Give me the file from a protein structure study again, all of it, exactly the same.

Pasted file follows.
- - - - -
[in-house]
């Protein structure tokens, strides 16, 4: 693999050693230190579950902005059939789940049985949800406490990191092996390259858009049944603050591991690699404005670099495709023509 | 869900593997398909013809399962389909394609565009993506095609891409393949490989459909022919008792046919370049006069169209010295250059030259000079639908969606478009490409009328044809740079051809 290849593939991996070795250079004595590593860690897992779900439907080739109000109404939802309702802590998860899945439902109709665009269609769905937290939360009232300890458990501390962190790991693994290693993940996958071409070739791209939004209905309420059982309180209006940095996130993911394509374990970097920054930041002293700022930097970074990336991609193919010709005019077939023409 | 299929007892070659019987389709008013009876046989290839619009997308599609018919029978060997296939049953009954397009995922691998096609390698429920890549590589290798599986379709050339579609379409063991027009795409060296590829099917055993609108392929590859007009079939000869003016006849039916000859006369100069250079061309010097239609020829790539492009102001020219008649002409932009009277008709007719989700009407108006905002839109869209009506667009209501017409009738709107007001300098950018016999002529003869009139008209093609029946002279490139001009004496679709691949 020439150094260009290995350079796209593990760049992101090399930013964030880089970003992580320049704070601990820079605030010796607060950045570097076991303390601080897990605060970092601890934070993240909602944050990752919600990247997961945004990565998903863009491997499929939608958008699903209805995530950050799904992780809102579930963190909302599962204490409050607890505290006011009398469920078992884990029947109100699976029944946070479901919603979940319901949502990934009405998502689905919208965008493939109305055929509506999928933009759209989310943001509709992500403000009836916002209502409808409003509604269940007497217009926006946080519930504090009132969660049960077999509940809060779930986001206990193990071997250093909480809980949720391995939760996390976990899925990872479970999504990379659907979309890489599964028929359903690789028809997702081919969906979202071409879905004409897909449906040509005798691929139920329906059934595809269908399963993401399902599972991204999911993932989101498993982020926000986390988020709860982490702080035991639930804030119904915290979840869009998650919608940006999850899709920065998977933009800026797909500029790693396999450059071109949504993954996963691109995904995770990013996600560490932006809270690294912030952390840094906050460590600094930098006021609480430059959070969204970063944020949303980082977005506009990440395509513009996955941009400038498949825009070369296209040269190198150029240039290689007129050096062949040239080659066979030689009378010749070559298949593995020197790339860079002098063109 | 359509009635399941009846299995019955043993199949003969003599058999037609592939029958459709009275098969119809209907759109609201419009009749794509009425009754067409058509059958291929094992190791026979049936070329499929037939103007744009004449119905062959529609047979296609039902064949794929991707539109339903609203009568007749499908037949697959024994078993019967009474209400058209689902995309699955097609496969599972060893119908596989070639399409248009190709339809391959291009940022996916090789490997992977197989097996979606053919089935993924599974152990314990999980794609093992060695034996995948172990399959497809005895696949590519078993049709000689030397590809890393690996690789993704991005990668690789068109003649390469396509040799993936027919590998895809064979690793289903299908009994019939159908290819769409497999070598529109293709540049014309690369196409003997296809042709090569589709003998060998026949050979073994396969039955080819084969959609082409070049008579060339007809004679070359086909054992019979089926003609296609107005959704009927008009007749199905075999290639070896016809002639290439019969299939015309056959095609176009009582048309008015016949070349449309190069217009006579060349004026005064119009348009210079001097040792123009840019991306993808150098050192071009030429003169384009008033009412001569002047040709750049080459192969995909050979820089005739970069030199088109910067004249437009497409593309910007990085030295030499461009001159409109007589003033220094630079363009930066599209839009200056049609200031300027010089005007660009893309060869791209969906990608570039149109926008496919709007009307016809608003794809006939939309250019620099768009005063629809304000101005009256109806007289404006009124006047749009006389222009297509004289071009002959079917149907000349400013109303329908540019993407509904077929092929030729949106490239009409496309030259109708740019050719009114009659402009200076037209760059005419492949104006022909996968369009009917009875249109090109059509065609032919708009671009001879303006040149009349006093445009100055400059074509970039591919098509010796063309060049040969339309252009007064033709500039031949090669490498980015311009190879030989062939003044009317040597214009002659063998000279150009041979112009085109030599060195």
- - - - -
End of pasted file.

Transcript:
[in-house]
């Protein structure tokens, strides 16, 4: 693999050693230190579950902005059939789940049985949800406490990191092996390259858009049944603050591991690699404005670099495709023509 | 869900593997398909013809399962389909394609565009993506095609891409393949490989459909022919008792046919370049006069169209010295250059030259000079639908969606478009490409009328044809740079051809 290849593939991996070795250079004595590593860690897992779900439907080739109000109404939802309702802590998860899945439902109709665009269609769905937290939360009232300890458990501390962190790991693994290693993940996958071409070739791209939004209905309420059982309180209006940095996130993911394509374990970097920054930041002293700022930097970074990336991609193919010709005019077939023409 | 299929007892070659019987389709008013009876046989290839619009997308599609018919029978060997296939049953009954397009995922691998096609390698429920890549590589290798599986379709050339579609379409063991027009795409060296590829099917055993609108392929590859007009079939000869003016006849039916000859006369100069250079061309010097239609020829790539492009102001020219008649002409932009009277008709007719989700009407108006905002839109869209009506667009209501017409009738709107007001300098950018016999002529003869009139008209093609029946002279490139001009004496679709691949 020439150094260009290995350079796209593990760049992101090399930013964030880089970003992580320049704070601990820079605030010796607060950045570097076991303390601080897990605060970092601890934070993240909602944050990752919600990247997961945004990565998903863009491997499929939608958008699903209805995530950050799904992780809102579930963190909302599962204490409050607890505290006011009398469920078992884990029947109100699976029944946070479901919603979940319901949502990934009405998502689905919208965008493939109305055929509506999928933009759209989310943001509709992500403000009836916002209502409808409003509604269940007497217009926006946080519930504090009132969660049960077999509940809060779930986001206990193990071997250093909480809980949720391995939760996390976990899925990872479970999504990379659907979309890489599964028929359903690789028809997702081919969906979202071409879905004409897909449906040509005798691929139920329906059934595809269908399963993401399902599972991204999911993932989101498993982020926000986390988020709860982490702080035991639930804030119904915290979840869009998650919608940006999850899709920065998977933009800026797909500029790693396999450059071109949504993954996963691109995904995770990013996600560490932006809270690294912030952390840094906050460590600094930098006021609480430059959070969204970063944020949303980082977005506009990440395509513009996955941009400038498949825009070369296209040269190198150029240039290689007129050096062949040239080659066979030689009378010749070559298949593995020197790339860079002098063109 | 359509009635399941009846299995019955043993199949003969003599058999037609592939029958459709009275098969119809209907759109609201419009009749794509009425009754067409058509059958291929094992190791026979049936070329499929037939103007744009004449119905062959529609047979296609039902064949794929991707539109339903609203009568007749499908037949697959024994078993019967009474209400058209689902995309699955097609496969599972060893119908596989070639399409248009190709339809391959291009940022996916090789490997992977197989097996979606053919089935993924599974152990314990999980794609093992060695034996995948172990399959497809005895696949590519078993049709000689030397590809890393690996690789993704991005990668690789068109003649390469396509040799993936027919590998895809064979690793289903299908009994019939159908290819769409497999070598529109293709540049014309690369196409003997296809042709090569589709003998060998026949050979073994396969039955080819084969959609082409070049008579060339007809004679070359086909054992019979089926003609296609107005959704009927008009007749199905075999290639070896016809002639290439019969299939015309056959095609176009009582048309008015016949070349449309190069217009006579060349004026005064119009348009210079001097040792123009840019991306993808150098050192071009030429003169384009008033009412001569002047040709750049080459192969995909050979820089005739970069030199088109910067004249437009497409593309910007990085030295030499461009001159409109007589003033220094630079363009930066599209839009200056049609200031300027010089005007660009893309060869791209969906990608570039149109926008496919709007009307016809608003794809006939939309250019620099768009005063629809304000101005009256109806007289404006009124006047749009006389222009297509004289071009002959079917149907000349400013109303329908540019993407509904077929092929030729949106490239009409496309030259109708740019050719009114009659402009200076037209760059005419492949104006022909996968369009009917009875249109090109059509065609032919708009671009001879303006040149009349006093445009100055400059074509970039591919098509010796063309060049040969339309252009007064033709500039031949090669490498980015311009190879030989062939003044009317040597214009002659063998000279150009041979112009085109030599060195």